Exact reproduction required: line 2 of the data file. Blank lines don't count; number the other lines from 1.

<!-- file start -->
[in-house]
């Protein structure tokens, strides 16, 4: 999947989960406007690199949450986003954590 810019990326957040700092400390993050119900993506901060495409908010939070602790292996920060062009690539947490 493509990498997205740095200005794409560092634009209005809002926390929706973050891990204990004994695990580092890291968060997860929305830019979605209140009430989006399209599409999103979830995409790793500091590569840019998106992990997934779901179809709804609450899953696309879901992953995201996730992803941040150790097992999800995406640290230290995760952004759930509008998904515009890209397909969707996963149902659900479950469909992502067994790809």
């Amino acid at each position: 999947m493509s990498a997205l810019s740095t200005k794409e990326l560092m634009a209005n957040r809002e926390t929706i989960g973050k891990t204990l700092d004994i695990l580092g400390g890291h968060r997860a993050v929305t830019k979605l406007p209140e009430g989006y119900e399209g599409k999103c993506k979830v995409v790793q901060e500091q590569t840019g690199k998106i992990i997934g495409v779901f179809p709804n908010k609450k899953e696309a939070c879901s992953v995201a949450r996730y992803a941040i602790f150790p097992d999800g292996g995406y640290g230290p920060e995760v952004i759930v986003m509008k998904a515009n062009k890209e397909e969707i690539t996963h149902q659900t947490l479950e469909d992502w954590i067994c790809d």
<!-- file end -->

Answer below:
């Protein structure tokens, strides 16, 4: 999947989960406007690199949450986003954590 810019990326957040700092400390993050119900993506901060495409908010939070602790292996920060062009690539947490 493509990498997205740095200005794409560092634009209005809002926390929706973050891990204990004994695990580092890291968060997860929305830019979605209140009430989006399209599409999103979830995409790793500091590569840019998106992990997934779901179809709804609450899953696309879901992953995201996730992803941040150790097992999800995406640290230290995760952004759930509008998904515009890209397909969707996963149902659900479950469909992502067994790809």